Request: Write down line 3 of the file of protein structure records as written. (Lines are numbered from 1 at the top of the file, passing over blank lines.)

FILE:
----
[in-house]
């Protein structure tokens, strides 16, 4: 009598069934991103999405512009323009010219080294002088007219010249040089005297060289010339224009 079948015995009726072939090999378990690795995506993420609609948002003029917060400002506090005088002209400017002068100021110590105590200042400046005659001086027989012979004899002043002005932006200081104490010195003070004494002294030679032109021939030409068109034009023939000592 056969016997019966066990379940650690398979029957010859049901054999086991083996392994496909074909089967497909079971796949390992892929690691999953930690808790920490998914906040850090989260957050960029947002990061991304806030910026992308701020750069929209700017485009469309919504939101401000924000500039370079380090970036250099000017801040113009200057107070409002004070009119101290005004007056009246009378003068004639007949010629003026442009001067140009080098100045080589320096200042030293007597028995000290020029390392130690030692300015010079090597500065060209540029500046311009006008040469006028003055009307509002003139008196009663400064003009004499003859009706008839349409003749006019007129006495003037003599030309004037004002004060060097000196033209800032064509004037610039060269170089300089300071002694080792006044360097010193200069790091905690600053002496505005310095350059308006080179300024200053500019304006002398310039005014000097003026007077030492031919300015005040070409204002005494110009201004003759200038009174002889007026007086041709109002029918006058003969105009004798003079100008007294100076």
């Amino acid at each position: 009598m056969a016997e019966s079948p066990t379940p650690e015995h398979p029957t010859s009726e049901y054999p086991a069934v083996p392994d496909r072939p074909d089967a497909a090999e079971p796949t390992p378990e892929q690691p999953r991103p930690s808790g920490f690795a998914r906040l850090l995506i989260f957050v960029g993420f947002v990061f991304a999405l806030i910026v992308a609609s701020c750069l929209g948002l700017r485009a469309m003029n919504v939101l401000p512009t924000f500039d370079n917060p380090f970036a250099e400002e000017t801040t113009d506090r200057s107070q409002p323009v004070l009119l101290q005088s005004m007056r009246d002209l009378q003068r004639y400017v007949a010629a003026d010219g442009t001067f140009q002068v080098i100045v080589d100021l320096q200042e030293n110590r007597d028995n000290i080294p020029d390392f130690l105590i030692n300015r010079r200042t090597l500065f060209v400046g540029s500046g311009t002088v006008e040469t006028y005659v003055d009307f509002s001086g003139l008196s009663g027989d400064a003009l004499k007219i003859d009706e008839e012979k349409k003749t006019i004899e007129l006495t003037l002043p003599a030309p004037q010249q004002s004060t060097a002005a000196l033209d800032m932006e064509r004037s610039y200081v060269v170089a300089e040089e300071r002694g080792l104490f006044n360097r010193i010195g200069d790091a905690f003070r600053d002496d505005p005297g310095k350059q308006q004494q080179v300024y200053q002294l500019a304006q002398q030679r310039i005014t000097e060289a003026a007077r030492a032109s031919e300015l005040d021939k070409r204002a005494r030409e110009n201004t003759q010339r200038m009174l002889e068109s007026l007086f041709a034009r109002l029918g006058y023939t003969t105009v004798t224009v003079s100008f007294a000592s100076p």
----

């Amino acid at each position: 009598m056969a016997e019966s079948p066990t379940p650690e015995h398979p029957t010859s009726e049901y054999p086991a069934v083996p392994d496909r072939p074909d089967a497909a090999e079971p796949t390992p378990e892929q690691p999953r991103p930690s808790g920490f690795a998914r906040l850090l995506i989260f957050v960029g993420f947002v990061f991304a999405l806030i910026v992308a609609s701020c750069l929209g948002l700017r485009a469309m003029n919504v939101l401000p512009t924000f500039d370079n917060p380090f970036a250099e400002e000017t801040t113009d506090r200057s107070q409002p323009v004070l009119l101290q005088s005004m007056r009246d002209l009378q003068r004639y400017v007949a010629a003026d010219g442009t001067f140009q002068v080098i100045v080589d100021l320096q200042e030293n110590r007597d028995n000290i080294p020029d390392f130690l105590i030692n300015r010079r200042t090597l500065f060209v400046g540029s500046g311009t002088v006008e040469t006028y005659v003055d009307f509002s001086g003139l008196s009663g027989d400064a003009l004499k007219i003859d009706e008839e012979k349409k003749t006019i004899e007129l006495t003037l002043p003599a030309p004037q010249q004002s004060t060097a002005a000196l033209d800032m932006e064509r004037s610039y200081v060269v170089a300089e040089e300071r002694g080792l104490f006044n360097r010193i010195g200069d790091a905690f003070r600053d002496d505005p005297g310095k350059q308006q004494q080179v300024y200053q002294l500019a304006q002398q030679r310039i005014t000097e060289a003026a007077r030492a032109s031919e300015l005040d021939k070409r204002a005494r030409e110009n201004t003759q010339r200038m009174l002889e068109s007026l007086f041709a034009r109002l029918g006058y023939t003969t105009v004798t224009v003079s100008f007294a000592s100076p």